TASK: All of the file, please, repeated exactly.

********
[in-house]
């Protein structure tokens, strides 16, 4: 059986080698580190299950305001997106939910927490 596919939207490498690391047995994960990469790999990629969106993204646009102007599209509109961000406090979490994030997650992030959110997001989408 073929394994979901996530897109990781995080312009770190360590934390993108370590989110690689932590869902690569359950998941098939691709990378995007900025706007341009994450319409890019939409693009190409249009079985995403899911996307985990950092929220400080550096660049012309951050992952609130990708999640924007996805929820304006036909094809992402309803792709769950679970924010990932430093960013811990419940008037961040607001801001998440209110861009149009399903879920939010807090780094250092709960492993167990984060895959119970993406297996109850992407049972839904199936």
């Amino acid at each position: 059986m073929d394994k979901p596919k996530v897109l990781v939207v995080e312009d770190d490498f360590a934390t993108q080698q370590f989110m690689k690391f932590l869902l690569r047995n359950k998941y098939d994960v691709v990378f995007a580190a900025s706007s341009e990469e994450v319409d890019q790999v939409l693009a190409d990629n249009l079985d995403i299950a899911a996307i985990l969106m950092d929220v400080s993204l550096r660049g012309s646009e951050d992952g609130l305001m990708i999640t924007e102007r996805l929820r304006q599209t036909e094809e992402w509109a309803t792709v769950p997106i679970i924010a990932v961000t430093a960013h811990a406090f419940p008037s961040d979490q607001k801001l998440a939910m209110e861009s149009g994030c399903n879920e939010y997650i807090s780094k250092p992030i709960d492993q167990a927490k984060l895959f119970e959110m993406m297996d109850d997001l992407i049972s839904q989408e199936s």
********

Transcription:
[in-house]
């Protein structure tokens, strides 16, 4: 059986080698580190299950305001997106939910927490 596919939207490498690391047995994960990469790999990629969106993204646009102007599209509109961000406090979490994030997650992030959110997001989408 073929394994979901996530897109990781995080312009770190360590934390993108370590989110690689932590869902690569359950998941098939691709990378995007900025706007341009994450319409890019939409693009190409249009079985995403899911996307985990950092929220400080550096660049012309951050992952609130990708999640924007996805929820304006036909094809992402309803792709769950679970924010990932430093960013811990419940008037961040607001801001998440209110861009149009399903879920939010807090780094250092709960492993167990984060895959119970993406297996109850992407049972839904199936």
């Amino acid at each position: 059986m073929d394994k979901p596919k996530v897109l990781v939207v995080e312009d770190d490498f360590a934390t993108q080698q370590f989110m690689k690391f932590l869902l690569r047995n359950k998941y098939d994960v691709v990378f995007a580190a900025s706007s341009e990469e994450v319409d890019q790999v939409l693009a190409d990629n249009l079985d995403i299950a899911a996307i985990l969106m950092d929220v400080s993204l550096r660049g012309s646009e951050d992952g609130l305001m990708i999640t924007e102007r996805l929820r304006q599209t036909e094809e992402w509109a309803t792709v769950p997106i679970i924010a990932v961000t430093a960013h811990a406090f419940p008037s961040d979490q607001k801001l998440a939910m209110e861009s149009g994030c399903n879920e939010y997650i807090s780094k250092p992030i709960d492993q167990a927490k984060l895959f119970e959110m993406m297996d109850d997001l992407i049972s839904q989408e199936s």